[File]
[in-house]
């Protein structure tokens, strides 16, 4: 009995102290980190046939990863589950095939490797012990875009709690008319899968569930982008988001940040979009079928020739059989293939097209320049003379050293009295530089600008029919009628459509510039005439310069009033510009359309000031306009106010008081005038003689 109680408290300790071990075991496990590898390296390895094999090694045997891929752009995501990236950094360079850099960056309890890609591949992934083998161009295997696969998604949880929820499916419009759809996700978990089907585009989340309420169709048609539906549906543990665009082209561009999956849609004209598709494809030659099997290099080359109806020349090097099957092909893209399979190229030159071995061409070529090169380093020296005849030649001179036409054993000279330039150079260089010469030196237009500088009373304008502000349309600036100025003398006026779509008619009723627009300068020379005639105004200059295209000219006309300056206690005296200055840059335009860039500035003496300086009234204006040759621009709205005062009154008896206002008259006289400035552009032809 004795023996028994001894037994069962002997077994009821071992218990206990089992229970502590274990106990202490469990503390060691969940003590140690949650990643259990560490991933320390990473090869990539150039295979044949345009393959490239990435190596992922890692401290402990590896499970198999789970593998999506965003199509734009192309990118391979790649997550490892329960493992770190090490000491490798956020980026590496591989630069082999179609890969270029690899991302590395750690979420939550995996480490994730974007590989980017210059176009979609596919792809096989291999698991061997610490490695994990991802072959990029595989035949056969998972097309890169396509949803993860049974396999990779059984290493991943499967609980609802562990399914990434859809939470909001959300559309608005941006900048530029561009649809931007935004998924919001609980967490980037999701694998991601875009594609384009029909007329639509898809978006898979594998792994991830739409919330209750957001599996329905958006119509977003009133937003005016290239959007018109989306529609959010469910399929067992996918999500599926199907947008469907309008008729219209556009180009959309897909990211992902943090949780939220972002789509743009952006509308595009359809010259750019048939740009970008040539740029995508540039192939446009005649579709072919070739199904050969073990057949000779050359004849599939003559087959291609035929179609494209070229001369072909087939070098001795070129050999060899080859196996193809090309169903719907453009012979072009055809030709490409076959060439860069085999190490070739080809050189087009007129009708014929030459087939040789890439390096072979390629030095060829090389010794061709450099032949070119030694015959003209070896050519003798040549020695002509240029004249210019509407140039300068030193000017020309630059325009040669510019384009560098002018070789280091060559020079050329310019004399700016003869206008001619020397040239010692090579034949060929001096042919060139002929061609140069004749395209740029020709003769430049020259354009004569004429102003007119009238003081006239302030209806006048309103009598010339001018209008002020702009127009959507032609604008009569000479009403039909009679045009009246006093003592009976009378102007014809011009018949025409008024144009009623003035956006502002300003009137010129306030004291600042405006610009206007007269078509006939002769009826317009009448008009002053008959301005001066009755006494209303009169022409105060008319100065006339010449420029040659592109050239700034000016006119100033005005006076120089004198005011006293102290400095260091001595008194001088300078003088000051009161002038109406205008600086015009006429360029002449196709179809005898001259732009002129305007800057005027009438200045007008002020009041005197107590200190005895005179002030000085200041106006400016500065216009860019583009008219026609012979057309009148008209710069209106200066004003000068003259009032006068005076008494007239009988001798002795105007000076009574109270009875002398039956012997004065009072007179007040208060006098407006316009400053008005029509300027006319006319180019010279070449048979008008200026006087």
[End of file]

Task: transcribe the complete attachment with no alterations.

[in-house]
């Protein structure tokens, strides 16, 4: 009995102290980190046939990863589950095939490797012990875009709690008319899968569930982008988001940040979009079928020739059989293939097209320049003379050293009295530089600008029919009628459509510039005439310069009033510009359309000031306009106010008081005038003689 109680408290300790071990075991496990590898390296390895094999090694045997891929752009995501990236950094360079850099960056309890890609591949992934083998161009295997696969998604949880929820499916419009759809996700978990089907585009989340309420169709048609539906549906543990665009082209561009999956849609004209598709494809030659099997290099080359109806020349090097099957092909893209399979190229030159071995061409070529090169380093020296005849030649001179036409054993000279330039150079260089010469030196237009500088009373304008502000349309600036100025003398006026779509008619009723627009300068020379005639105004200059295209000219006309300056206690005296200055840059335009860039500035003496300086009234204006040759621009709205005062009154008896206002008259006289400035552009032809 004795023996028994001894037994069962002997077994009821071992218990206990089992229970502590274990106990202490469990503390060691969940003590140690949650990643259990560490991933320390990473090869990539150039295979044949345009393959490239990435190596992922890692401290402990590896499970198999789970593998999506965003199509734009192309990118391979790649997550490892329960493992770190090490000491490798956020980026590496591989630069082999179609890969270029690899991302590395750690979420939550995996480490994730974007590989980017210059176009979609596919792809096989291999698991061997610490490695994990991802072959990029595989035949056969998972097309890169396509949803993860049974396999990779059984290493991943499967609980609802562990399914990434859809939470909001959300559309608005941006900048530029561009649809931007935004998924919001609980967490980037999701694998991601875009594609384009029909007329639509898809978006898979594998792994991830739409919330209750957001599996329905958006119509977003009133937003005016290239959007018109989306529609959010469910399929067992996918999500599926199907947008469907309008008729219209556009180009959309897909990211992902943090949780939220972002789509743009952006509308595009359809010259750019048939740009970008040539740029995508540039192939446009005649579709072919070739199904050969073990057949000779050359004849599939003559087959291609035929179609494209070229001369072909087939070098001795070129050999060899080859196996193809090309169903719907453009012979072009055809030709490409076959060439860069085999190490070739080809050189087009007129009708014929030459087939040789890439390096072979390629030095060829090389010794061709450099032949070119030694015959003209070896050519003798040549020695002509240029004249210019509407140039300068030193000017020309630059325009040669510019384009560098002018070789280091060559020079050329310019004399700016003869206008001619020397040239010692090579034949060929001096042919060139002929061609140069004749395209740029020709003769430049020259354009004569004429102003007119009238003081006239302030209806006048309103009598010339001018209008002020702009127009959507032609604008009569000479009403039909009679045009009246006093003592009976009378102007014809011009018949025409008024144009009623003035956006502002300003009137010129306030004291600042405006610009206007007269078509006939002769009826317009009448008009002053008959301005001066009755006494209303009169022409105060008319100065006339010449420029040659592109050239700034000016006119100033005005006076120089004198005011006293102290400095260091001595008194001088300078003088000051009161002038109406205008600086015009006429360029002449196709179809005898001259732009002129305007800057005027009438200045007008002020009041005197107590200190005895005179002030000085200041106006400016500065216009860019583009008219026609012979057309009148008209710069209106200066004003000068003259009032006068005076008494007239009988001798002795105007000076009574109270009875002398039956012997004065009072007179007040208060006098407006316009400053008005029509300027006319006319180019010279070449048979008008200026006087």